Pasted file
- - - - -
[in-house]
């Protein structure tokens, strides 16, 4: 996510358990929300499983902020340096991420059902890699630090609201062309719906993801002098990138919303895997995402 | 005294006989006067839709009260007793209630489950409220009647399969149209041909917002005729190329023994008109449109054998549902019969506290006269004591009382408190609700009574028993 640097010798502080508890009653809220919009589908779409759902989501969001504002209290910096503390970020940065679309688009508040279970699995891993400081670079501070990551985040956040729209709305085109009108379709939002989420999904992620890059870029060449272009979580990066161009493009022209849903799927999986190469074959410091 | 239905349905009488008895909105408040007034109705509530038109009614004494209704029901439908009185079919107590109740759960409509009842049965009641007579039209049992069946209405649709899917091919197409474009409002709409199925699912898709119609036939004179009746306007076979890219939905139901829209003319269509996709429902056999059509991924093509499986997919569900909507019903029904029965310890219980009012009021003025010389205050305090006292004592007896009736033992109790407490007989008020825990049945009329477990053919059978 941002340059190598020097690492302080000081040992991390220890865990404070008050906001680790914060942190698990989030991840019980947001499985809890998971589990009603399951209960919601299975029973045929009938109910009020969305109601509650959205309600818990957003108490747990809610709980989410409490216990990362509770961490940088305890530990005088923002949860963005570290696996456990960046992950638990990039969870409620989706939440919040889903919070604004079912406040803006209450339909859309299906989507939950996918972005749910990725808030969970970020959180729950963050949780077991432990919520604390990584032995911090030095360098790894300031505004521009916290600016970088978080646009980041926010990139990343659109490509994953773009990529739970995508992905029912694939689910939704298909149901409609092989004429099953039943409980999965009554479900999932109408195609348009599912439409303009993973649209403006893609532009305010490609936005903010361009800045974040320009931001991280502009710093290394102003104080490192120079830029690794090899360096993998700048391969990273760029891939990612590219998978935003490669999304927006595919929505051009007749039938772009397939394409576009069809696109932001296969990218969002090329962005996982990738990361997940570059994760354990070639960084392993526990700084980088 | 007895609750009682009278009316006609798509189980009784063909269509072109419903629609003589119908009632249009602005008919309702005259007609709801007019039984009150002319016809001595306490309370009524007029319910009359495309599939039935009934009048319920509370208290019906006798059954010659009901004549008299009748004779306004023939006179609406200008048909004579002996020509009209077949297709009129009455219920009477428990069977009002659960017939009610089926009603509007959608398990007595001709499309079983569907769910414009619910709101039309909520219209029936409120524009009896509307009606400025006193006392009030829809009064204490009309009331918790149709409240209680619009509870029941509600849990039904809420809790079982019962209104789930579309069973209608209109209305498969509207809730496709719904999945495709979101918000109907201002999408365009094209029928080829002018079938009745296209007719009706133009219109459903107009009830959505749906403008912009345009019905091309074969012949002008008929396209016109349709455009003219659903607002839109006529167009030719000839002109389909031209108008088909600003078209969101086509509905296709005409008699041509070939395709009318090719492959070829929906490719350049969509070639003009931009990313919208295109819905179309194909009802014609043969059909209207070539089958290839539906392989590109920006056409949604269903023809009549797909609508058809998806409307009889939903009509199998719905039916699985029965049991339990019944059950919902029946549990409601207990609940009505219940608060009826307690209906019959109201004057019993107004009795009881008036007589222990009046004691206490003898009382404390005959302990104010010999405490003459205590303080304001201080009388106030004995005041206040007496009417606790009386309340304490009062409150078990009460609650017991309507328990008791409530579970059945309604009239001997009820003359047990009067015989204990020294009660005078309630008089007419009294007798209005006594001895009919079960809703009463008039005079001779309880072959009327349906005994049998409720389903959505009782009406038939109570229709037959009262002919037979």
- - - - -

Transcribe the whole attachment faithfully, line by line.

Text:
[in-house]
């Protein structure tokens, strides 16, 4: 996510358990929300499983902020340096991420059902890699630090609201062309719906993801002098990138919303895997995402 | 005294006989006067839709009260007793209630489950409220009647399969149209041909917002005729190329023994008109449109054998549902019969506290006269004591009382408190609700009574028993 640097010798502080508890009653809220919009589908779409759902989501969001504002209290910096503390970020940065679309688009508040279970699995891993400081670079501070990551985040956040729209709305085109009108379709939002989420999904992620890059870029060449272009979580990066161009493009022209849903799927999986190469074959410091 | 239905349905009488008895909105408040007034109705509530038109009614004494209704029901439908009185079919107590109740759960409509009842049965009641007579039209049992069946209405649709899917091919197409474009409002709409199925699912898709119609036939004179009746306007076979890219939905139901829209003319269509996709429902056999059509991924093509499986997919569900909507019903029904029965310890219980009012009021003025010389205050305090006292004592007896009736033992109790407490007989008020825990049945009329477990053919059978 941002340059190598020097690492302080000081040992991390220890865990404070008050906001680790914060942190698990989030991840019980947001499985809890998971589990009603399951209960919601299975029973045929009938109910009020969305109601509650959205309600818990957003108490747990809610709980989410409490216990990362509770961490940088305890530990005088923002949860963005570290696996456990960046992950638990990039969870409620989706939440919040889903919070604004079912406040803006209450339909859309299906989507939950996918972005749910990725808030969970970020959180729950963050949780077991432990919520604390990584032995911090030095360098790894300031505004521009916290600016970088978080646009980041926010990139990343659109490509994953773009990529739970995508992905029912694939689910939704298909149901409609092989004429099953039943409980999965009554479900999932109408195609348009599912439409303009993973649209403006893609532009305010490609936005903010361009800045974040320009931001991280502009710093290394102003104080490192120079830029690794090899360096993998700048391969990273760029891939990612590219998978935003490669999304927006595919929505051009007749039938772009397939394409576009069809696109932001296969990218969002090329962005996982990738990361997940570059994760354990070639960084392993526990700084980088 | 007895609750009682009278009316006609798509189980009784063909269509072109419903629609003589119908009632249009602005008919309702005259007609709801007019039984009150002319016809001595306490309370009524007029319910009359495309599939039935009934009048319920509370208290019906006798059954010659009901004549008299009748004779306004023939006179609406200008048909004579002996020509009209077949297709009129009455219920009477428990069977009002659960017939009610089926009603509007959608398990007595001709499309079983569907769910414009619910709101039309909520219209029936409120524009009896509307009606400025006193006392009030829809009064204490009309009331918790149709409240209680619009509870029941509600849990039904809420809790079982019962209104789930579309069973209608209109209305498969509207809730496709719904999945495709979101918000109907201002999408365009094209029928080829002018079938009745296209007719009706133009219109459903107009009830959505749906403008912009345009019905091309074969012949002008008929396209016109349709455009003219659903607002839109006529167009030719000839002109389909031209108008088909600003078209969101086509509905296709005409008699041509070939395709009318090719492959070829929906490719350049969509070639003009931009990313919208295109819905179309194909009802014609043969059909209207070539089958290839539906392989590109920006056409949604269903023809009549797909609508058809998806409307009889939903009509199998719905039916699985029965049991339990019944059950919902029946549990409601207990609940009505219940608060009826307690209906019959109201004057019993107004009795009881008036007589222990009046004691206490003898009382404390005959302990104010010999405490003459205590303080304001201080009388106030004995005041206040007496009417606790009386309340304490009062409150078990009460609650017991309507328990008791409530579970059945309604009239001997009820003359047990009067015989204990020294009660005078309630008089007419009294007798209005006594001895009919079960809703009463008039005079001779309880072959009327349906005994049998409720389903959505009782009406038939109570229709037959009262002919037979």